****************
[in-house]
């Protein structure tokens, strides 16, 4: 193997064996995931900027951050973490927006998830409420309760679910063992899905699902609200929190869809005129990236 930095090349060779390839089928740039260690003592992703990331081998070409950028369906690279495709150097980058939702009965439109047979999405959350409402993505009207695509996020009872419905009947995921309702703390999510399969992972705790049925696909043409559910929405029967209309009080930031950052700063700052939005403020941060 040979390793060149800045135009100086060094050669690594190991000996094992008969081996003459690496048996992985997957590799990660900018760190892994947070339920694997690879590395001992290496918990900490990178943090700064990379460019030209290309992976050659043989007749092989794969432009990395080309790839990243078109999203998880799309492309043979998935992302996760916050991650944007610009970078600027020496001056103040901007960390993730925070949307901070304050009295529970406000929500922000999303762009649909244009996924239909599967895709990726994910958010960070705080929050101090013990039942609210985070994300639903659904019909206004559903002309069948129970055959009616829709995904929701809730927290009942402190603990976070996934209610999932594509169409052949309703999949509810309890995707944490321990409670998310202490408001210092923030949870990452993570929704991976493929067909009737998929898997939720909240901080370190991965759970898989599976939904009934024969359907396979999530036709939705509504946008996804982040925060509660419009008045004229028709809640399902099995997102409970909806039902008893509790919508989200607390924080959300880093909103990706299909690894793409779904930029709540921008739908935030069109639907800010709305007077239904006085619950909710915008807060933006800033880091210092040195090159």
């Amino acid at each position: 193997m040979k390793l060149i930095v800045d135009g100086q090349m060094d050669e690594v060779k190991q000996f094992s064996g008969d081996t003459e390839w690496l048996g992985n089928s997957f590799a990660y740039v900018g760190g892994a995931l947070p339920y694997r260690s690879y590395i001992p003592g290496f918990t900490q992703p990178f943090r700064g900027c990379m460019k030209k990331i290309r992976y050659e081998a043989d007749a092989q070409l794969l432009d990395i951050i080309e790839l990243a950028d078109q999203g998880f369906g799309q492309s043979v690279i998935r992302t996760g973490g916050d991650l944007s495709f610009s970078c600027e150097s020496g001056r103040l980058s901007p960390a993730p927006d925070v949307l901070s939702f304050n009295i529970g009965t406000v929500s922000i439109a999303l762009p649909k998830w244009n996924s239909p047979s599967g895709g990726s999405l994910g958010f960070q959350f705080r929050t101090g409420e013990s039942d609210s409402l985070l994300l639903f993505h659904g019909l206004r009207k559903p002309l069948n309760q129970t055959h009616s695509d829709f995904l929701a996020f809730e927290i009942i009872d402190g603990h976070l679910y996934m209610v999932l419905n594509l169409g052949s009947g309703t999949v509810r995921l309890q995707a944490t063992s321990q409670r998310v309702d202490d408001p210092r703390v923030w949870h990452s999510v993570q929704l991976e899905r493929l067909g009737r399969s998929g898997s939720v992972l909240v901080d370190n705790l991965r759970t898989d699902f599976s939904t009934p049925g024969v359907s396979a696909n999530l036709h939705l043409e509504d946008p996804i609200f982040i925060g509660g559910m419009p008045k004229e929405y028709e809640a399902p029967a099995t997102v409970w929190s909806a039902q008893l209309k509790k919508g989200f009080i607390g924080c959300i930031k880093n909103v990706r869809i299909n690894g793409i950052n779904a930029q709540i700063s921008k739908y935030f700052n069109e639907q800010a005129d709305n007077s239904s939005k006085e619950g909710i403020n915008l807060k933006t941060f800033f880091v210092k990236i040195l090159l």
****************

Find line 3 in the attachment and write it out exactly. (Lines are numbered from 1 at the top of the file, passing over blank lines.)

């Amino acid at each position: 193997m040979k390793l060149i930095v800045d135009g100086q090349m060094d050669e690594v060779k190991q000996f094992s064996g008969d081996t003459e390839w690496l048996g992985n089928s997957f590799a990660y740039v900018g760190g892994a995931l947070p339920y694997r260690s690879y590395i001992p003592g290496f918990t900490q992703p990178f943090r700064g900027c990379m460019k030209k990331i290309r992976y050659e081998a043989d007749a092989q070409l794969l432009d990395i951050i080309e790839l990243a950028d078109q999203g998880f369906g799309q492309s043979v690279i998935r992302t996760g973490g916050d991650l944007s495709f610009s970078c600027e150097s020496g001056r103040l980058s901007p960390a993730p927006d925070v949307l901070s939702f304050n009295i529970g009965t406000v929500s922000i439109a999303l762009p649909k998830w244009n996924s239909p047979s599967g895709g990726s999405l994910g958010f960070q959350f705080r929050t101090g409420e013990s039942d609210s409402l985070l994300l639903f993505h659904g019909l206004r009207k559903p002309l069948n309760q129970t055959h009616s695509d829709f995904l929701a996020f809730e927290i009942i009872d402190g603990h976070l679910y996934m209610v999932l419905n594509l169409g052949s009947g309703t999949v509810r995921l309890q995707a944490t063992s321990q409670r998310v309702d202490d408001p210092r703390v923030w949870h990452s999510v993570q929704l991976e899905r493929l067909g009737r399969s998929g898997s939720v992972l909240v901080d370190n705790l991965r759970t898989d699902f599976s939904t009934p049925g024969v359907s396979a696909n999530l036709h939705l043409e509504d946008p996804i609200f982040i925060g509660g559910m419009p008045k004229e929405y028709e809640a399902p029967a099995t997102v409970w929190s909806a039902q008893l209309k509790k919508g989200f009080i607390g924080c959300i930031k880093n909103v990706r869809i299909n690894g793409i950052n779904a930029q709540i700063s921008k739908y935030f700052n069109e639907q800010a005129d709305n007077s239904s939005k006085e619950g909710i403020n915008l807060k933006t941060f800033f880091v210092k990236i040195l090159l």